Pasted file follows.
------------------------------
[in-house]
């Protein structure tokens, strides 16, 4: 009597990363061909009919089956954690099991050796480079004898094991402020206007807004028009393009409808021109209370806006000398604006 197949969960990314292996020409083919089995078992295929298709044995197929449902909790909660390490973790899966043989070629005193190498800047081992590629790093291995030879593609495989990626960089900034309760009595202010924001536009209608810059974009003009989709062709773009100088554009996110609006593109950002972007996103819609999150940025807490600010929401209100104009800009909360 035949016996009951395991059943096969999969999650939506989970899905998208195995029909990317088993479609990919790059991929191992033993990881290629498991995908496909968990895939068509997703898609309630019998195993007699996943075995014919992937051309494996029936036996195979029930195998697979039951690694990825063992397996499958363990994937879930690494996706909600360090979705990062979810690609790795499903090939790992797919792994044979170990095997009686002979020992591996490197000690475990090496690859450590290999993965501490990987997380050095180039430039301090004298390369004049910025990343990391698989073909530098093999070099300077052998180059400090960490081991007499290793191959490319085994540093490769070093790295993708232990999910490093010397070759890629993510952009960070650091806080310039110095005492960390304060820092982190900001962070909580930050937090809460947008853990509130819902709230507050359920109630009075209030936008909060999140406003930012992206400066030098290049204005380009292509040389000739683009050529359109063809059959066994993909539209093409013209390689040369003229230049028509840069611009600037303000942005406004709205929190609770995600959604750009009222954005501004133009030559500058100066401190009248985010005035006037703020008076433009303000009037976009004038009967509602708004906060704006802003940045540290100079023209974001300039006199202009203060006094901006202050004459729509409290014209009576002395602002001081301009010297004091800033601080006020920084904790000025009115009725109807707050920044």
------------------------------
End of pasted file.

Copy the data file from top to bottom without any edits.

[in-house]
């Protein structure tokens, strides 16, 4: 009597990363061909009919089956954690099991050796480079004898094991402020206007807004028009393009409808021109209370806006000398604006 197949969960990314292996020409083919089995078992295929298709044995197929449902909790909660390490973790899966043989070629005193190498800047081992590629790093291995030879593609495989990626960089900034309760009595202010924001536009209608810059974009003009989709062709773009100088554009996110609006593109950002972007996103819609999150940025807490600010929401209100104009800009909360 035949016996009951395991059943096969999969999650939506989970899905998208195995029909990317088993479609990919790059991929191992033993990881290629498991995908496909968990895939068509997703898609309630019998195993007699996943075995014919992937051309494996029936036996195979029930195998697979039951690694990825063992397996499958363990994937879930690494996706909600360090979705990062979810690609790795499903090939790992797919792994044979170990095997009686002979020992591996490197000690475990090496690859450590290999993965501490990987997380050095180039430039301090004298390369004049910025990343990391698989073909530098093999070099300077052998180059400090960490081991007499290793191959490319085994540093490769070093790295993708232990999910490093010397070759890629993510952009960070650091806080310039110095005492960390304060820092982190900001962070909580930050937090809460947008853990509130819902709230507050359920109630009075209030936008909060999140406003930012992206400066030098290049204005380009292509040389000739683009050529359109063809059959066994993909539209093409013209390689040369003229230049028509840069611009600037303000942005406004709205929190609770995600959604750009009222954005501004133009030559500058100066401190009248985010005035006037703020008076433009303000009037976009004038009967509602708004906060704006802003940045540290100079023209974001300039006199202009203060006094901006202050004459729509409290014209009576002395602002001081301009010297004091800033601080006020920084904790000025009115009725109807707050920044």